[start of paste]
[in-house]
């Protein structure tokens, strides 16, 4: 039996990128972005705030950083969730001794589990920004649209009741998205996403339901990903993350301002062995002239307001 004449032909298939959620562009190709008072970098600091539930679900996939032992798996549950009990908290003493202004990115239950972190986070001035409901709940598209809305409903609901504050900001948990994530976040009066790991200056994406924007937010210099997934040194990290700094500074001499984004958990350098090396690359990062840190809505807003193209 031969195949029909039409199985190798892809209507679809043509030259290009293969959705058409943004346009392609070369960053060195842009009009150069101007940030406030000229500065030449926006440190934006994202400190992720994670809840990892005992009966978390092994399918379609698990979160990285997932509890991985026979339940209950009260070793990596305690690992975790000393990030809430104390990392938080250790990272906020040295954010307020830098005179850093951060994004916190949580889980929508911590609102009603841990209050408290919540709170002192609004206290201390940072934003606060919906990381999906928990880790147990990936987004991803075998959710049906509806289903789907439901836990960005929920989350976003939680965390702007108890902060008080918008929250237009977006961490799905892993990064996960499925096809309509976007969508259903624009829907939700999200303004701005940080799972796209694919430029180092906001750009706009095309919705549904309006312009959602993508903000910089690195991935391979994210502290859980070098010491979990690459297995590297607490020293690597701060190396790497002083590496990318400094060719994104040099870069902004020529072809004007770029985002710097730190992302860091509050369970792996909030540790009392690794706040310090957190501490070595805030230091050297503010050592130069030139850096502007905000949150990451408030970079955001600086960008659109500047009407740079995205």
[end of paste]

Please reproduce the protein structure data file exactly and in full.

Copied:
[in-house]
């Protein structure tokens, strides 16, 4: 039996990128972005705030950083969730001794589990920004649209009741998205996403339901990903993350301002062995002239307001 004449032909298939959620562009190709008072970098600091539930679900996939032992798996549950009990908290003493202004990115239950972190986070001035409901709940598209809305409903609901504050900001948990994530976040009066790991200056994406924007937010210099997934040194990290700094500074001499984004958990350098090396690359990062840190809505807003193209 031969195949029909039409199985190798892809209507679809043509030259290009293969959705058409943004346009392609070369960053060195842009009009150069101007940030406030000229500065030449926006440190934006994202400190992720994670809840990892005992009966978390092994399918379609698990979160990285997932509890991985026979339940209950009260070793990596305690690992975790000393990030809430104390990392938080250790990272906020040295954010307020830098005179850093951060994004916190949580889980929508911590609102009603841990209050408290919540709170002192609004206290201390940072934003606060919906990381999906928990880790147990990936987004991803075998959710049906509806289903789907439901836990960005929920989350976003939680965390702007108890902060008080918008929250237009977006961490799905892993990064996960499925096809309509976007969508259903624009829907939700999200303004701005940080799972796209694919430029180092906001750009706009095309919705549904309006312009959602993508903000910089690195991935391979994210502290859980070098010491979990690459297995590297607490020293690597701060190396790497002083590496990318400094060719994104040099870069902004020529072809004007770029985002710097730190992302860091509050369970792996909030540790009392690794706040310090957190501490070595805030230091050297503010050592130069030139850096502007905000949150990451408030970079955001600086960008659109500047009407740079995205």